Real parties in interest: proceed with caution

08-11-2016

Amanda Tessar, Bing Ai and Elizabeth Banzhoff

Real parties in interest: proceed with caution

SubhanBaghirov / Shutterstock.com

Since the adoption of the America Invents Act and the institution of the inter partes review (IPR) proceeding, the question of how a real party in interest to an IPR is defined has presented challenges for petitioners, and opportunities for patent owners, as Amanda Tessar, Bing Ai and Elizabeth Banzhoff of Perkins Coie explain.

In an inter partes review (IPR), a correct real party in interest (RPI) analysis is vital for both petitioners and patent owners. Failure to identify an RPI to a petition may result in a petition being denied institution and, if the petition is filed near the one-year bar deadline and the denial of institution comes after that deadline, the petitioner is time-barred from filing a corrected petition.

Similarly, RPI mistakes may result in severe estoppel consequences for a petitioner (and its RPIs) in a parallel district court or International Trade Commission (ITC) litigation.

These dire consequences mean that patent owners should consider challenging the RPIs identified in petitions as insufficient, especially when a petition is filed near the one-year bar deadline.

In short, to avoid unintended (and potentially outcome-determinative) consequences, parties to an IPR should exercise extreme care in determining whom to identify as RPIs, and patentees should carefully evaluate whether such designations have been made properly.

Making introductions

The America Invents Act (AIA) identifies three entities who may be involved with the filing of an IPR petition: (1) the petitioner itself; (2) other RPIs; and (3) privies of the petitioner.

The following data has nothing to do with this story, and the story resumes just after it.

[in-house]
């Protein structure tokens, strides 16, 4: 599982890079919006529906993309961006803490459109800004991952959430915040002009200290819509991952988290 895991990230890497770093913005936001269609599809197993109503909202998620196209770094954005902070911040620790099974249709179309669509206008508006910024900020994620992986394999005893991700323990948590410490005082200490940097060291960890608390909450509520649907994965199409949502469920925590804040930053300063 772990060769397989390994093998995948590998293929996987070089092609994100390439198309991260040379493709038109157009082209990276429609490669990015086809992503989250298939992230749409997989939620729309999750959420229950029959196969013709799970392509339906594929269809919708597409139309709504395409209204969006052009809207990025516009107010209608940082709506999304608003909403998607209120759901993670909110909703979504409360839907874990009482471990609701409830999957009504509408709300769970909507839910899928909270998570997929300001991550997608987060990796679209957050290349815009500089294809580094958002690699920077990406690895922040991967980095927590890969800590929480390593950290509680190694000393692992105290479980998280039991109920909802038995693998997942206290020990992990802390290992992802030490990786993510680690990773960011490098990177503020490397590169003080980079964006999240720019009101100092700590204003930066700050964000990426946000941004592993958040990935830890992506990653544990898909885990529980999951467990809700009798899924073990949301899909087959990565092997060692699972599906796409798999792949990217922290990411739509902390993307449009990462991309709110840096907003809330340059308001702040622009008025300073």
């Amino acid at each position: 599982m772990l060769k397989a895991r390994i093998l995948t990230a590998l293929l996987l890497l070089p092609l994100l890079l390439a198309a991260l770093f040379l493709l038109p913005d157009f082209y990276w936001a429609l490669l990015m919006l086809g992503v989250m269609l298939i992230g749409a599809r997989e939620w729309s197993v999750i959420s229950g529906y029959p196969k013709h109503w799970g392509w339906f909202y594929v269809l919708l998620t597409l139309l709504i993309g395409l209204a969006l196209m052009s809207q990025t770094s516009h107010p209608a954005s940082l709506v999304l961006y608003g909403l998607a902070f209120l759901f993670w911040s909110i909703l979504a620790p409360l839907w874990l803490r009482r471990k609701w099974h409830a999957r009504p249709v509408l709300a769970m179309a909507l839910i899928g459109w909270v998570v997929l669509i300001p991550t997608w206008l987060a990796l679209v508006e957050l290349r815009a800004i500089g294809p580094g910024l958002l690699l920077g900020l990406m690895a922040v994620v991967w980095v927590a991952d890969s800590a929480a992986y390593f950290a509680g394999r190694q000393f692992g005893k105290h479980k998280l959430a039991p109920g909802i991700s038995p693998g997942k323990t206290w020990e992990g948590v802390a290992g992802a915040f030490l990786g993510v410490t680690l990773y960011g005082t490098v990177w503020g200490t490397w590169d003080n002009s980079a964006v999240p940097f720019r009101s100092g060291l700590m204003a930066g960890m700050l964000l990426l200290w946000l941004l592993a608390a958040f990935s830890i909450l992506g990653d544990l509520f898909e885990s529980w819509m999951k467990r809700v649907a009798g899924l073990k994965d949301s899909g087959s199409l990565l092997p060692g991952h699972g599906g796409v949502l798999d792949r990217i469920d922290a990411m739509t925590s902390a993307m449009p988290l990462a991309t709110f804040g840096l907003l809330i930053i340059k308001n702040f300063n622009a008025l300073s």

The AIA generally defines the petitioner to be “a person who is not the owner of a patent”, but is silent on the definition of an RPI and a privy. The Patent Trial and Appeal Board (PTAB), like the courts, relies on the common law to supply these definitions. The AIA imposes different rules and procedures on each of these three categories.

For example, only a petitioner can file an AIA petition and participate in the IPR proceeding before the PTAB; an RPI or a privy not identified as the petitioner can take no formal active role in IPR trials before the PTAB.

To take another example, a privy of the petitioner may file a declaratory judgment action to invalidate a patent without creating a bar to a subsequent AIA petition on the same patent before the PTAB, whereas the petitioner or other RPIs cannot.

The PTAB requires that petitioners in an IPR identify all privies or RPIs for the petition. The function of this requirement is twofold: (1) to assist the board in identifying conflicts; and (2) to assure proper application of statutory estopped provisions.

A petitioner’s failure to identify all RPIs in the initial petition can be fatal to the petition if not timely cured. The PTAB has terminated AIA proceedings due to this defect both at and after institution, including at AIA trials near the oral hearing stage.

It is essential for petitioners and patent owners in AIA proceedings to understand what constitutes an RPI and privy of a petitioner.

Whether a party should be named as an RPI to an IPR is a highly fact-dependent question. Recently, the PTAB defined RPI as the “party that desires review of the patent”, which could be the petitioner or a party on whose behalf the petition has been filed.

“Parties to an IPR should exercise extreme care in determining whom to identify as RPIs, and patentees should carefully evaluate whether such designations have been made properly.”